Your Rights! People with Disabilities and Law Enforcement


Your Rights! People with Disabilities and Law Enforcement

Many people with disabilities are hurt or killed by police. Disability Rights California fights to end police contact with people with disabilities and expand services in the community that keep people safe.

Disclaimer: This publication is legal information only and is not legal advice about your individual situation. It is current as of the date posted. We try to update our materials regularly. However, laws are regularly changing. If you want to make sure the law has not changed, contact DRC or another legal office.

Many people with disabilities are injured or killed by police. Disability Rights California fights to end police contact with people with disabilities and expand community-based services that keep people safe.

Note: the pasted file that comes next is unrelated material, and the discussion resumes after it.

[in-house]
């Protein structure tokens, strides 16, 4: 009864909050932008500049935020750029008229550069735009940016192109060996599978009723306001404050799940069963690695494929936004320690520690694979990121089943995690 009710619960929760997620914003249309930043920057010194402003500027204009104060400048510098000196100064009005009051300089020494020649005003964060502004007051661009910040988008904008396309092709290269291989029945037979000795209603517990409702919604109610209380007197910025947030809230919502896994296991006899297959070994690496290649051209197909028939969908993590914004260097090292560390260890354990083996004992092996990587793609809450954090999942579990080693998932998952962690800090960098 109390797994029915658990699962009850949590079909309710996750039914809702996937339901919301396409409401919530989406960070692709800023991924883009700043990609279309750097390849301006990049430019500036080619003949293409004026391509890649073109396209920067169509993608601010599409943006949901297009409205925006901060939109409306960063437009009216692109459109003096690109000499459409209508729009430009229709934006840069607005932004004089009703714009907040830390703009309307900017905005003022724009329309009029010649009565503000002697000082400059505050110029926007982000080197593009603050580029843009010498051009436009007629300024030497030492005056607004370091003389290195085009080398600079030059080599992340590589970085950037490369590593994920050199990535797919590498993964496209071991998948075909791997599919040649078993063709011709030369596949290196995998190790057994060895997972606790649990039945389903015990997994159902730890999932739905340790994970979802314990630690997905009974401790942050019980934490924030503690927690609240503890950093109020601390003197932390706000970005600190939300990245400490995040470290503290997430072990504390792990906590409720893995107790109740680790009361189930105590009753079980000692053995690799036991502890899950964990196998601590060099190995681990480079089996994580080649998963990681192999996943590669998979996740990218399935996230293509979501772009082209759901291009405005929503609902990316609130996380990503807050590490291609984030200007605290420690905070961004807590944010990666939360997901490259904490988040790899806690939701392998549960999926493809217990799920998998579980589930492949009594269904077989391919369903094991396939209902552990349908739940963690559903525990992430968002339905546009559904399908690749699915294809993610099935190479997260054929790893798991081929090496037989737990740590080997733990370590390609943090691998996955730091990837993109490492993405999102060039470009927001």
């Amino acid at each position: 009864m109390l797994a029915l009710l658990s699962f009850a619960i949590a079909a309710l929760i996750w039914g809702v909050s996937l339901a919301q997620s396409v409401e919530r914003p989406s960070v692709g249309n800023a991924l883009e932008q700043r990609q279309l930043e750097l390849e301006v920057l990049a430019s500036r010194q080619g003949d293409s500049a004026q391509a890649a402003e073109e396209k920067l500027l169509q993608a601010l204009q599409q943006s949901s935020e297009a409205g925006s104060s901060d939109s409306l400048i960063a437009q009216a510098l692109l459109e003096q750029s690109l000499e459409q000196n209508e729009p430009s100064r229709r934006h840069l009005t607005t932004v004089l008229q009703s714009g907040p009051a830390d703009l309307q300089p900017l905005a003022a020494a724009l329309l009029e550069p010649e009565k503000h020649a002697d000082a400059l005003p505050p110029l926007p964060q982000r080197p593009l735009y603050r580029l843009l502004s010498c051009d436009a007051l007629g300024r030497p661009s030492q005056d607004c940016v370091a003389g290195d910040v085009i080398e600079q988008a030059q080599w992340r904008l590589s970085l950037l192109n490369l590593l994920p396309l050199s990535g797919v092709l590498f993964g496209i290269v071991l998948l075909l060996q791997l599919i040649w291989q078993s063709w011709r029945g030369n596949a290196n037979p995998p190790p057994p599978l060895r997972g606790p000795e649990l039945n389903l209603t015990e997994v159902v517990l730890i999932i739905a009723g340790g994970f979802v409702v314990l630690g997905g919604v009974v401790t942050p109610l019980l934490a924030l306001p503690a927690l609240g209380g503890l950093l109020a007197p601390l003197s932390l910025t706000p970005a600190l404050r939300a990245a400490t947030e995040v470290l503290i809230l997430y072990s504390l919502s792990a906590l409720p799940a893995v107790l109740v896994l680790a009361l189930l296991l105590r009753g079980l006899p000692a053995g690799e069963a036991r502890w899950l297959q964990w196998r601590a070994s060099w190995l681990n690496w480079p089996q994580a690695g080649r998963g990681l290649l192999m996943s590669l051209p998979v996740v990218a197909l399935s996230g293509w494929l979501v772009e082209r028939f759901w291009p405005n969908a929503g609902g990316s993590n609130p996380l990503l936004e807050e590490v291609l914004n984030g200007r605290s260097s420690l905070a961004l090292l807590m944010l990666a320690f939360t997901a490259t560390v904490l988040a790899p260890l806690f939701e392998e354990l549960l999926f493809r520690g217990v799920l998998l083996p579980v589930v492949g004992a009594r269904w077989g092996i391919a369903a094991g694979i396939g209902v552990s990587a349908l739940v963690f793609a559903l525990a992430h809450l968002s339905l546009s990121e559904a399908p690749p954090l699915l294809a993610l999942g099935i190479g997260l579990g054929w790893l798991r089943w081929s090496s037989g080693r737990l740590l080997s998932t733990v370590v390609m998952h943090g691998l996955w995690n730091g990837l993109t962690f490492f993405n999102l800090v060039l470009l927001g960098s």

This document addresses how people with disabilities may assert their legal rights when interacting with police. While knowing your rights may help, you have the best judgment about what will keep you safe.

1.  Do I have a right to a reasonable accommodation so I can effectively communicate with police?

Communication barriers exist. Your disabilities may make it hard to follow a police officer’s orders. For example, people who are deaf or hard of hearing may not be able to hear what the officer is saying. People with physical disabilities may not be able to follow an officer’s order to get on the ground. Officers may incorrectly think stimming, slurred speech, or shaking are threatening behaviors.

The police are required to follow the Americans with Disabilities Act (ADA). This means that officers cannot discriminate against people with disabilities.1 As a person with a disability, you have the right to ask for a “reasonable accommodation” when interacting with the police. Asking for a reasonable accommodation means you are asking the police to change how they usually do things in order to be more fair to you. These are examples of reasonable accommodations you can ask the police to make for you: